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Types Of Carbohydrates: See What They Are!

Healthy carbohydrates should be included in a balanced diet to help the body function properly and provide a better quality of life and well-being for day-to-day activities.

In this post, we will understand the differences between the types of carbohydrates, their benefits, and which foods can be included in the diet.

What Are Carbohydrates?

Carbohydrates are energy macronutrients, also known as carbohydrates or sugars, formed by carbon, hydrogen, and oxygen molecules.

According to the magazine Additives & Ingredients, carbohydrates are related to the energy supply to cells and are part of the structure of nucleic acids (RNA and DNA).

What Types Of Carbohydrates?

Generally speaking, the most popular definitions of macronutrient types are simple and complex carbohydrates. Next, we will understand a little more about how their subdivision works.

These are subdivided into three groups according to the number of glycosidic bonds:

  • Monosaccharides (only one sugar per molecule, such as fructose and glucose), oligosaccharides or disaccharides (two sugars per molecule, such as sucrose, lactose, and maltose), and polysaccharides (many sugars per molecule, such as glucose polymers).

To distinguish simple carbohydrates (easy absorption) from complex carbohydrates (slow absorption), we must evaluate the number of sugars in each group since the more sugars, the longer it takes to digest.

Thus, the simple ones are part of monosaccharides, oligosaccharides or disaccharides, and the complexes of polysaccharides.

Types Of Carbohydrates And Their Functions

Despite the differences between the types of carbohydrates, they all have functions that involve providing energy to the body.

According to the article on The Chemistry of Food, from UFAL, in addition to energy, carbohydrates demonstrate effective results in the preservation of proteins and protection against ketone bodies (acid substances) that harm the body, in addition to fuel for the central nervous system – with the distribution glucose to the brain, red blood cells, spinal cord, and peripheral nerves.

Still, according to the article, the primary classifications among the types of carbohydrates are:

  • Starch: is the primary dietary source of carbohydrates, present in various foods from roots to legumes.
  • Cellulose: helps in the functioning of the intestine, being extracted exclusively from plants.
  • Fructose: with greater concentration in honey and fruits, it gradually provides energy.
  • Galactose: from lactose, milk, and its derivatives, it is transformed into glucose by the liver.
  • Glucose: has faster absorption and is therefore found in some fruits, cereals, and vegetables – when not used as an immediate source, it is stored in the muscle in the form of muscle glycogen or the liver.
  • Lactose is a sugar present in milk, less sweet, with 5 to 8% in human milk and 4 to 5% in cow’s milk.
  • Maltodextrin is found in supplements and plays a vital role in muscle glycogen synthesis.
  • Maltose: Found in germinating cereals and malt derivatives.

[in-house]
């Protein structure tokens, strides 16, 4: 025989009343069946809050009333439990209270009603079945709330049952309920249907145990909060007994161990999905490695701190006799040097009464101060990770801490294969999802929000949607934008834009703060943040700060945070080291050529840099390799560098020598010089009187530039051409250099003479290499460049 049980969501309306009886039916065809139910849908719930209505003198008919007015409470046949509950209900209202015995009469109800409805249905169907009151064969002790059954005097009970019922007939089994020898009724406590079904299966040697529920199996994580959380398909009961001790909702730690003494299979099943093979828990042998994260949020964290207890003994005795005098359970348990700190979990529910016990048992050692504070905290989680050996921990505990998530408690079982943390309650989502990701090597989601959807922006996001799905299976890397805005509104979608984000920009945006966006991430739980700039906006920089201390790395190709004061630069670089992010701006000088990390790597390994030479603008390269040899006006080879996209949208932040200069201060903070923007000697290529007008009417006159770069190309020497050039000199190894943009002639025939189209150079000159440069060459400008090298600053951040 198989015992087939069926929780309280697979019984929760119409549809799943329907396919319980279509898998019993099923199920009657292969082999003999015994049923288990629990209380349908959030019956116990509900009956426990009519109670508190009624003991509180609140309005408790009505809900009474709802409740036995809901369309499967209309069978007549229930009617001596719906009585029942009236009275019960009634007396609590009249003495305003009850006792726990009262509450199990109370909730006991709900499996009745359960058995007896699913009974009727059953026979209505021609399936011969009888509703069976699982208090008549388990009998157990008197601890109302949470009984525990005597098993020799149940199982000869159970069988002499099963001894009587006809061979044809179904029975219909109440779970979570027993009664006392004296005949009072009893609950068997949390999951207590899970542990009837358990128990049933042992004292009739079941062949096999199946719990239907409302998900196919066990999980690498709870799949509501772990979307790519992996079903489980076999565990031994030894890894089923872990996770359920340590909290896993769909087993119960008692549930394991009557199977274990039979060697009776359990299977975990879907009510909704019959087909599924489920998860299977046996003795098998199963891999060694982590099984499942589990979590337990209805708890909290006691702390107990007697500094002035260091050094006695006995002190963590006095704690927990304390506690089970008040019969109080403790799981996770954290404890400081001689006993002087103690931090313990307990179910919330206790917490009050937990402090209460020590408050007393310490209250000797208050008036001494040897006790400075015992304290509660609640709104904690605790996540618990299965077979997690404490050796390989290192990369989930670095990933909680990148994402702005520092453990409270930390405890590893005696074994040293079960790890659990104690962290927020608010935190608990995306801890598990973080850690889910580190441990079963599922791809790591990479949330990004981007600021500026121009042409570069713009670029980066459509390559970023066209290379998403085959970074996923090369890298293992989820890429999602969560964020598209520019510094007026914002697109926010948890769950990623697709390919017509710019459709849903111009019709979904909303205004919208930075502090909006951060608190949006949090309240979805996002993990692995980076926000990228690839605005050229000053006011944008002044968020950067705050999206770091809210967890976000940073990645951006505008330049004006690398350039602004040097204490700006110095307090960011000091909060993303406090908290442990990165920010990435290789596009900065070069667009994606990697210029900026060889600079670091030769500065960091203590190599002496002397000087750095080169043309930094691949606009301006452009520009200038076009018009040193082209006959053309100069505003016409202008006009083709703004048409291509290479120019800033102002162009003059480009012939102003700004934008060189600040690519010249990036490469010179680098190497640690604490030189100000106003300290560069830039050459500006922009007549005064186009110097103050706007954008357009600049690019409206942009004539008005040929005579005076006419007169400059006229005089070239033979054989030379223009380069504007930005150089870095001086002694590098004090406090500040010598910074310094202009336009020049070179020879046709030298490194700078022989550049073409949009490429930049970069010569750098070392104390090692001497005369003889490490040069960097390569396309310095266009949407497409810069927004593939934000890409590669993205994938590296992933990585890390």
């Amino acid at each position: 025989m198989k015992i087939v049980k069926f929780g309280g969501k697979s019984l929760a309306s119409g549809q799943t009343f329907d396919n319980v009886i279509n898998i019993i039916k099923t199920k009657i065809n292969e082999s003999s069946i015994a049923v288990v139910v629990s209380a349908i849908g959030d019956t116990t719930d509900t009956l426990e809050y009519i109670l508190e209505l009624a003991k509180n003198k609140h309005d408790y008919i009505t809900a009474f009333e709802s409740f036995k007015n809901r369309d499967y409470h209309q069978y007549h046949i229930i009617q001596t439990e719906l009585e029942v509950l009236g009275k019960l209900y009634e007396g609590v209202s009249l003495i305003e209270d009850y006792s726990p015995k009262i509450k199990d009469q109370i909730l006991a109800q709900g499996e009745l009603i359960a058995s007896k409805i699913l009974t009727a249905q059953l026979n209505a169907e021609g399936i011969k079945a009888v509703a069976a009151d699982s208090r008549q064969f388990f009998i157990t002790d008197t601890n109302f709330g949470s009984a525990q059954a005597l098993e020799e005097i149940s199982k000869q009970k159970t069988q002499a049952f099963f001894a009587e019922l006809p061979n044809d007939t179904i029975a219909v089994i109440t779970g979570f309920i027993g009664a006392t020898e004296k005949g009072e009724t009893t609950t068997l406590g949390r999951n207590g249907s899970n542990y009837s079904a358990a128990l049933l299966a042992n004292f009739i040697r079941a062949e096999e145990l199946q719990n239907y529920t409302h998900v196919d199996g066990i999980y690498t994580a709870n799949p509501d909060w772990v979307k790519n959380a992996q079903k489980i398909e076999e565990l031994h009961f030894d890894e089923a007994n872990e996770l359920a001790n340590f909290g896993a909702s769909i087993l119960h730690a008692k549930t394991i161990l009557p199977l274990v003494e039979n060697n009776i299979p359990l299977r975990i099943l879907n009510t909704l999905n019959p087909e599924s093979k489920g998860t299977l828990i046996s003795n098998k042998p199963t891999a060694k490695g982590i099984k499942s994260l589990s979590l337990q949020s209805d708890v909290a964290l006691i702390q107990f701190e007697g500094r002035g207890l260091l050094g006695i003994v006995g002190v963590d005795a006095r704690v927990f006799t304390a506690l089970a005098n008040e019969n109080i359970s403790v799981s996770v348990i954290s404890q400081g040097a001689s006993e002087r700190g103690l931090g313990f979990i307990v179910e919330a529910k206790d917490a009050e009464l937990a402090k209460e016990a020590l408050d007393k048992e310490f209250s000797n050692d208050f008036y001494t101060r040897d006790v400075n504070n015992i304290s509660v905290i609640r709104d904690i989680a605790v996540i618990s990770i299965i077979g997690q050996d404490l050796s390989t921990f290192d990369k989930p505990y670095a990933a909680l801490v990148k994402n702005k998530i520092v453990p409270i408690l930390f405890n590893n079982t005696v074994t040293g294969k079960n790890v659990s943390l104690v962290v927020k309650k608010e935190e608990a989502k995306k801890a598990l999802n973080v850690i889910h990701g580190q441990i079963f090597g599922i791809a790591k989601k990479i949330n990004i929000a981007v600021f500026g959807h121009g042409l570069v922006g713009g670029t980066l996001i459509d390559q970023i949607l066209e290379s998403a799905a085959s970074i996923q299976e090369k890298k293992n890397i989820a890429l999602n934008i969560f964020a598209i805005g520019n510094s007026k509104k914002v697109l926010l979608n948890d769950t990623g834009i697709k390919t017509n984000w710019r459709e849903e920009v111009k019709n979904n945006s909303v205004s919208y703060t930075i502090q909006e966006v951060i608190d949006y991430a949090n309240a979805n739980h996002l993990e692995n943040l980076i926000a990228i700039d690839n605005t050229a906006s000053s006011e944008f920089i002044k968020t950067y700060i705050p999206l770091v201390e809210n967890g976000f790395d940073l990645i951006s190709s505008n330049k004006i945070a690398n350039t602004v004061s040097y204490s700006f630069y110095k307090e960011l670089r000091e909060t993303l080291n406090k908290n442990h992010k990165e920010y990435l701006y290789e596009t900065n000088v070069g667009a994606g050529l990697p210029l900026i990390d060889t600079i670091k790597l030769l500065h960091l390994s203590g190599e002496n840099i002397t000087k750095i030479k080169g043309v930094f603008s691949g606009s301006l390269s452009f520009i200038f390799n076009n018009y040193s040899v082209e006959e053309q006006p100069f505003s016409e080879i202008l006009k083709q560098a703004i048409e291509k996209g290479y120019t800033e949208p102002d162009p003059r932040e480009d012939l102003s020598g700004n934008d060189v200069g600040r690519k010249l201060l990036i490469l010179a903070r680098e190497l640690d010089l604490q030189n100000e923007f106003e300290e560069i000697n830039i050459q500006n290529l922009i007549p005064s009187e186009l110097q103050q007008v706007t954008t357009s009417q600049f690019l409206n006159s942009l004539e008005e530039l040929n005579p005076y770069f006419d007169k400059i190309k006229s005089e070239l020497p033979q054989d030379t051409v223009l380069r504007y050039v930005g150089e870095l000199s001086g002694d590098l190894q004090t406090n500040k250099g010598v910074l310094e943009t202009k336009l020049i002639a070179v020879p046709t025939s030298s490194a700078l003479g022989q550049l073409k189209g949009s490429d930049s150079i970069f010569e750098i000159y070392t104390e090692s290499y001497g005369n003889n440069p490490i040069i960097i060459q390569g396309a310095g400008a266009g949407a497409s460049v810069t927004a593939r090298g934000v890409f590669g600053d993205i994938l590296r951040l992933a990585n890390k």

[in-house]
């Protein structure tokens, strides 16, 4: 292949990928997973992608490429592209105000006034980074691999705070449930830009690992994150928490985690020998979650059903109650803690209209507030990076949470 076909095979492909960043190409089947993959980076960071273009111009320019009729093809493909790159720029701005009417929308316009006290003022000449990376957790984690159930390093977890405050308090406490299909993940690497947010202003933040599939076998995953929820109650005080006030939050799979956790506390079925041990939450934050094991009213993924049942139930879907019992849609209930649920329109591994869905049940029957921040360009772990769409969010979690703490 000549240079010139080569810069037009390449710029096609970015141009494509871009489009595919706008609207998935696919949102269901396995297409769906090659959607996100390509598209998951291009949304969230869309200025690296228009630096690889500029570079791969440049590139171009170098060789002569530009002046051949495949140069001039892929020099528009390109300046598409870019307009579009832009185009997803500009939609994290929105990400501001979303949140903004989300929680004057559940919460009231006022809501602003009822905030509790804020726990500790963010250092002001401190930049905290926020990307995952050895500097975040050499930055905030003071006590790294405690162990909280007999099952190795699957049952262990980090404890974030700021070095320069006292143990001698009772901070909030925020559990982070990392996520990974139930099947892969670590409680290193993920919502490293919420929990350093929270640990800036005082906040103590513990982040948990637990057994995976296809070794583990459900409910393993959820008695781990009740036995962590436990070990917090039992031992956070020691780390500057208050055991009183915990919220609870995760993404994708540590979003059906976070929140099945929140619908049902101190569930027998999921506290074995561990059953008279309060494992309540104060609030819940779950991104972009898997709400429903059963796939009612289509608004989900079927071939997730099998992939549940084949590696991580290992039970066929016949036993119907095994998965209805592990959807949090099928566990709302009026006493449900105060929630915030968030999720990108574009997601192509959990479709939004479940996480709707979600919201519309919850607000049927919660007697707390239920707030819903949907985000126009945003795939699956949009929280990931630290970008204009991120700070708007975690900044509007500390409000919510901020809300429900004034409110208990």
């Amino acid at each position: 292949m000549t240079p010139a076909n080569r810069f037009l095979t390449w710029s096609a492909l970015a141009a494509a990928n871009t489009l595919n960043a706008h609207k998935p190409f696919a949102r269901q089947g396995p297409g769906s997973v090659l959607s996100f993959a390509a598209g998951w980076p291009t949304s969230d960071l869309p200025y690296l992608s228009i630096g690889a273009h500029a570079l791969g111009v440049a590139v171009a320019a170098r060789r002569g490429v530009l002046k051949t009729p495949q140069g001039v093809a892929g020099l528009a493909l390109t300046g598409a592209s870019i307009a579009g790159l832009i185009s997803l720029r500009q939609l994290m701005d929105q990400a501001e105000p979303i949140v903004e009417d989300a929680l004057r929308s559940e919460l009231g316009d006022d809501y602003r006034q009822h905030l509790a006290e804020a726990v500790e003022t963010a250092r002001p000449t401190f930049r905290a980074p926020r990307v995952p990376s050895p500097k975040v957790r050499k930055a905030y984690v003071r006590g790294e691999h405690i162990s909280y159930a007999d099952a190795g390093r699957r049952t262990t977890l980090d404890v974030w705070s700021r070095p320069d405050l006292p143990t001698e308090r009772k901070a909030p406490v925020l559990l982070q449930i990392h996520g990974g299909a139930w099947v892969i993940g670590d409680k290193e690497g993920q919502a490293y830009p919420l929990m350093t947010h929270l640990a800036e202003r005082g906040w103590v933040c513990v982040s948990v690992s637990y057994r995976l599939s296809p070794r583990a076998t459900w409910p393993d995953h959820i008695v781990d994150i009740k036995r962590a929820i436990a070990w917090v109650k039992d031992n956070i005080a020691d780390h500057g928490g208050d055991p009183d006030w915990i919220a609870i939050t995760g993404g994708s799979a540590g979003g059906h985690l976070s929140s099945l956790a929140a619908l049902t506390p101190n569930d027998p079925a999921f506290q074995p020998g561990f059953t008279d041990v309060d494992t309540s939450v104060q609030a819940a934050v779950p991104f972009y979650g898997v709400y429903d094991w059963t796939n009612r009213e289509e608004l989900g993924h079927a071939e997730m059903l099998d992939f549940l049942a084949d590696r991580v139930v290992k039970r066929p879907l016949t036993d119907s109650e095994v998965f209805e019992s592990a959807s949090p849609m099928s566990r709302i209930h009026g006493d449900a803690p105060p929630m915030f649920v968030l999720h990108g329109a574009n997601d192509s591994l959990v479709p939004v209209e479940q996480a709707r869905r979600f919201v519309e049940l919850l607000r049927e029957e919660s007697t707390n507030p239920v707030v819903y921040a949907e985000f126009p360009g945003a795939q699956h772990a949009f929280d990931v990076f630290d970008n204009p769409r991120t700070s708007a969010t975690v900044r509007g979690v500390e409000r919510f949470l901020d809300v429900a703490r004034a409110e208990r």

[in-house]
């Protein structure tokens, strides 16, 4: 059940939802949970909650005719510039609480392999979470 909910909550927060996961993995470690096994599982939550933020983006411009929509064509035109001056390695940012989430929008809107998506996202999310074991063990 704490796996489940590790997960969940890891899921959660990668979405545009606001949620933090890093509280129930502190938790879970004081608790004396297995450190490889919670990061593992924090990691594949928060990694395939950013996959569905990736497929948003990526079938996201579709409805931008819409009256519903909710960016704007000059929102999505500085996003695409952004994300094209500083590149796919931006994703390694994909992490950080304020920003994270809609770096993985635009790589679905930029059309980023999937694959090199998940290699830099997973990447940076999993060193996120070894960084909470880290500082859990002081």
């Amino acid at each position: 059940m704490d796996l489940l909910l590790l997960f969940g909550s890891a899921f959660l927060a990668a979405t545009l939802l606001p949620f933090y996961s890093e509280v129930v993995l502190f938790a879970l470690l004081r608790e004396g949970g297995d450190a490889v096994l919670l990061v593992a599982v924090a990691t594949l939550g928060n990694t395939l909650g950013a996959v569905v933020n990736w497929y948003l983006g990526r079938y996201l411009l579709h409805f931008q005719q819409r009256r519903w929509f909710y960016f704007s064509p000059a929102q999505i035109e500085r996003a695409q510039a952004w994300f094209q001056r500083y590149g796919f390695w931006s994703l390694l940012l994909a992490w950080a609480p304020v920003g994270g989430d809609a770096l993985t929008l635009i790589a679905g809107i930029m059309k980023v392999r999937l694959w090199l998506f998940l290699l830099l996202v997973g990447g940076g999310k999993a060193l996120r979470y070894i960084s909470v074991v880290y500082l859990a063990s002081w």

• Sucrose is present in beet and sugar cane and more commercialized as white sugar (formed by glucose and fructose). It has rapid absorption, raising blood glucose quickly and creating glycogen reserves.

Diet With Carbohydrates

Anyone who thinks that carbohydrates are bad choices for diets is wrong, as nutrient-rich foods offer essential benefits for the proper functioning of the organism.

There are no types of carbohydrates for the ideal diet since each person must follow a diet based on nutritional needs according to the current routine.

Always talk to a nutritionist to understand which foods and supplements best fit your diet.

Carbohydrates Make You Fat?

It depends! Several diets focus on complex carbohydrates to help control consumption, such as low-carb and ketogenic, significantly reducing the intake of nutrient-rich foods.

The point is that you will only get fat with carbohydrates if the amount ingested exceeds the energy expenditure during daily activities.

Do Carbohydrates Help In Muscle Mass Gain?

Yea! By adding foods rich in simple carbohydrates to the diet of practitioners of physical activities, it is possible to have more immediate energy during exercise and consequently a better absorption of proteins since the nutrient helps replenish glycogen reserves in the muscles.

In addition, macronutrients help protect the immune system, preventing injury and disease, which can favor performance in training and assist in muscle mass gain.

Remember to consult a specialist to assess the appropriate amount for each sport.

Carbohydrate-Rich Foods

Foods rich in carbohydrates are classified by the glycemic index (GI) – low (complex) or high (simple), which become crucial elements when setting up a balanced diet.

Check out some examples according to experts from the Orion Lab channel.

  • Types of simple carbohydrates: derived from white wheat (cookies, pasta, bread, etc.), white rice, fruits (bananas, oranges, mangoes, among others), potatoes, and white sugar.
  • Types of complex carbohydrates: avocado, brown rice, sweet potatoes, nuts, cereals, whole meal flour (pasta, bread, cookies, and crackers), beans, lychee, flaxseed, apple, cassava, manioc, walnuts, quinoa, and soy.


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